NEW YORK (
(CSOD) shares closed up 7.59% at $51.01 on above-average volume a day after the cloud talent management solutions provider reported stronger-than-expected revenue growth and as the head of the company underscored U.S. labor market trends and European economic developments that are working in its favor.
CEO Adam Miller said in a phone interview with
TheStreet Wednesday that while the U.S. labor market looks to have stabilized and overall unemployment will continue to decline, there will continue to be a clear split in the labor economy whereby the skilled labor market remains extremely tight and unskilled workers continue to have an extremely tough time finding jobs.
"And so tools like ours become extremely important to be able to recruit passive candidates who aren't looking for jobs but who have the right skills, or to effectively engage high potential employees, and for keeping them in the organization and to continue to train and develop them," Miller explained. "We've seen a clear split in the economy, and we've benefited from it."
Over in Europe, Miller continues to see soft economic conditions in the south and high levels of unemployment, particularly in Spain. "There are truly scary levels of unemployment at those demographics
18 to 30 year old market
and we may end up with major civil unrest at some point." On the other hand, Miller says that the economies in Northern and Central Europe are very strong and continue to grow. In Europe more generally, he is seeing a very rapid movement towards globalization to ensure that there's good diversification outside of its core markets, particularly outside of southern Europe.
"You see companies becoming aggressively more global, and that really helps us in two ways," Miller said. He explains that as these European companies become more global, especially through acquisitions, the benefits of cloud computing become more evident because they allow for a relatively easy way to distribute applications around the world without much resistance.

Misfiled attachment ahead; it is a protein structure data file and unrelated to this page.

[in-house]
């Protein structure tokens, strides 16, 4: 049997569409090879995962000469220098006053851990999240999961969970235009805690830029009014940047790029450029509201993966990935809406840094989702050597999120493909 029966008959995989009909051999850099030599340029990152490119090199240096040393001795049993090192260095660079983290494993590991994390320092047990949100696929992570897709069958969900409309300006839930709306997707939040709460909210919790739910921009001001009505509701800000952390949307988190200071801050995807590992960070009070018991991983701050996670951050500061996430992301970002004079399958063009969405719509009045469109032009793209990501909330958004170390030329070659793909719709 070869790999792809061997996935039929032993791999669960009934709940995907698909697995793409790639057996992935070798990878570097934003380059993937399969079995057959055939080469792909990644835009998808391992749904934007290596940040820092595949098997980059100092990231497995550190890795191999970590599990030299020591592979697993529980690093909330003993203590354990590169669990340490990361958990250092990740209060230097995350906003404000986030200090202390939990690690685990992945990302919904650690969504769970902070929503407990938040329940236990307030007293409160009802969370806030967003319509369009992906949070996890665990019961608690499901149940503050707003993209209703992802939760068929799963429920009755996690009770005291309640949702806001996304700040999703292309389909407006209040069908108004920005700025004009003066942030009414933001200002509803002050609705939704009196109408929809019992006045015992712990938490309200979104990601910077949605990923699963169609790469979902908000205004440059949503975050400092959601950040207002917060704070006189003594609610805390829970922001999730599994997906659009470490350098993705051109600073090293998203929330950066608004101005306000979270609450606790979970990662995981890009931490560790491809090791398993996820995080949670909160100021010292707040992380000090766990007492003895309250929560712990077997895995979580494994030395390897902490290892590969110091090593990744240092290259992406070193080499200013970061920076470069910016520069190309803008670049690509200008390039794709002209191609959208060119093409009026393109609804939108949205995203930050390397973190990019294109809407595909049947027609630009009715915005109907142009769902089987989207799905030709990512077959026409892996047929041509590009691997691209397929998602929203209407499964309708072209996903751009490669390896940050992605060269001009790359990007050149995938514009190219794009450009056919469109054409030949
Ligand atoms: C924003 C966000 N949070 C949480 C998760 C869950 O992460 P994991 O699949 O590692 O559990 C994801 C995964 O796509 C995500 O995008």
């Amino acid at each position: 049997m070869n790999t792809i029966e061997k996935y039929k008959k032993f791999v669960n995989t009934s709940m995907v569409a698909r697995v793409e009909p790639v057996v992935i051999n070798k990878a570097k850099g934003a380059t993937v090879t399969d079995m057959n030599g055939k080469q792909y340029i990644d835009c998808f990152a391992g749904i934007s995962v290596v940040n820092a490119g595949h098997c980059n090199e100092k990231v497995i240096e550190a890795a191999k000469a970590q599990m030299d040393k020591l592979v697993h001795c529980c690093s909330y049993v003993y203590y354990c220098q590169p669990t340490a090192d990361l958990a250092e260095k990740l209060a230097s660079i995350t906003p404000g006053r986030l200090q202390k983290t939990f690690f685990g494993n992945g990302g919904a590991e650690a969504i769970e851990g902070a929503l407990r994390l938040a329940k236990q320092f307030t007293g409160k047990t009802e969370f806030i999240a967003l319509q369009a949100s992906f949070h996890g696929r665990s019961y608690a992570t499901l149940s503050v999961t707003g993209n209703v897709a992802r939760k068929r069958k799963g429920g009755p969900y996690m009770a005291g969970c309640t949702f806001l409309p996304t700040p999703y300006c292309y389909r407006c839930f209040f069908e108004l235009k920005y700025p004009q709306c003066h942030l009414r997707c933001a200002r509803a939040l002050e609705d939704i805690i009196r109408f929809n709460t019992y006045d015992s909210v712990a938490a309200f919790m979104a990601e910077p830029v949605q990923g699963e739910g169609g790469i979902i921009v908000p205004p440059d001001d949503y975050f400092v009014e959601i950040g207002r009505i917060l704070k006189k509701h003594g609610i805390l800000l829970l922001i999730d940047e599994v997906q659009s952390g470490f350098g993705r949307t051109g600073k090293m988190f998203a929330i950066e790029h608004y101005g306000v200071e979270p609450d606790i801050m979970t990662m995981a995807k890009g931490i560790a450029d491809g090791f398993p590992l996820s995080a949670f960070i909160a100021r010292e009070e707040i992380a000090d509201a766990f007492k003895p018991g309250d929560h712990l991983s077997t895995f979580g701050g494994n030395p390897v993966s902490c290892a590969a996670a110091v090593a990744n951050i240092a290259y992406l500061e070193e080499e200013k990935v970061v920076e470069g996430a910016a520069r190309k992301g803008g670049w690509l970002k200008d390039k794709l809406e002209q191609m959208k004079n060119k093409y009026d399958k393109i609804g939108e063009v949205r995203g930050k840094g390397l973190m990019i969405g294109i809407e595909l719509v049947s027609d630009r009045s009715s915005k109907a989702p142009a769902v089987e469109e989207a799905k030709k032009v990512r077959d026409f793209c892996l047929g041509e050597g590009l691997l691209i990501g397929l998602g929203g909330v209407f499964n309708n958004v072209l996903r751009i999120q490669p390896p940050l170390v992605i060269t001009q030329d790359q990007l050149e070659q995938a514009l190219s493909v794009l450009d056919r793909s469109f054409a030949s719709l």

"The other benefit is our application in particular is very well-suited for globalization," he said. Miller points out that the company's technology is already used in 190 countries and available in 41 different languages.
Cornerstone has been generating about 70% of its revenue in the U.S. and approximately 30% of its overall sales overseas. The company is also heavily investing in Asia-Pacific and Latin America.
On Tuesday evening, Cornerstone OnDemand reported a 66% year-over-year increase in revenue for the second quarter ended June 30 of $44.3 million. This surpassed the Wall Street target of $43.34 million, according to a survey of analysts by
, as bookings rose 55%. The company also noted that average selling prices increased 20% through the first six months of 2013 from last year.
Non-GAAP net loss came in at 7 cents a share versus the average analyst estimate of a 6 cents a share loss.
The company has raised its full-year GAAP revenue guidance to a range of $183.5 million to $185.5 million from $181 million to $183 million and now expects a full-year non-GAAP loss of about $11 million, or 21 cents a share, more than the previously estimated loss of $9 million. The company explained that as it continues to invest in its software, network infrastructure, and services organization to support its top line growth, Cornerstone will incur incremental interest expenses related to its recent five-year convertible debt offering.
GAAP revenues are expected to range from $47.5 million to $48.5 million in the third quarter.
Analysts at Piper Jaffray published a note Wednesday underscoring the company's impressive 55% billings growth rate and raised their price target to $57 from $55 while maintaining an overweight view on the stock and recommending that investors purchase shares on any weakness after the earnings report.
Nomura Securities analysts have cited a similar reason for keeping their "buy" recommendation on the stock after the release, hiking their price target to $54 from $40.
Meanwhile Credit Suisse analysts said in a note Tuesday that the stabilization in the U.S. job market should be a positive for companies such as Cornerstone OnDemand because it could mean more employees to service with their software.
Written by Andrea Tse in New York
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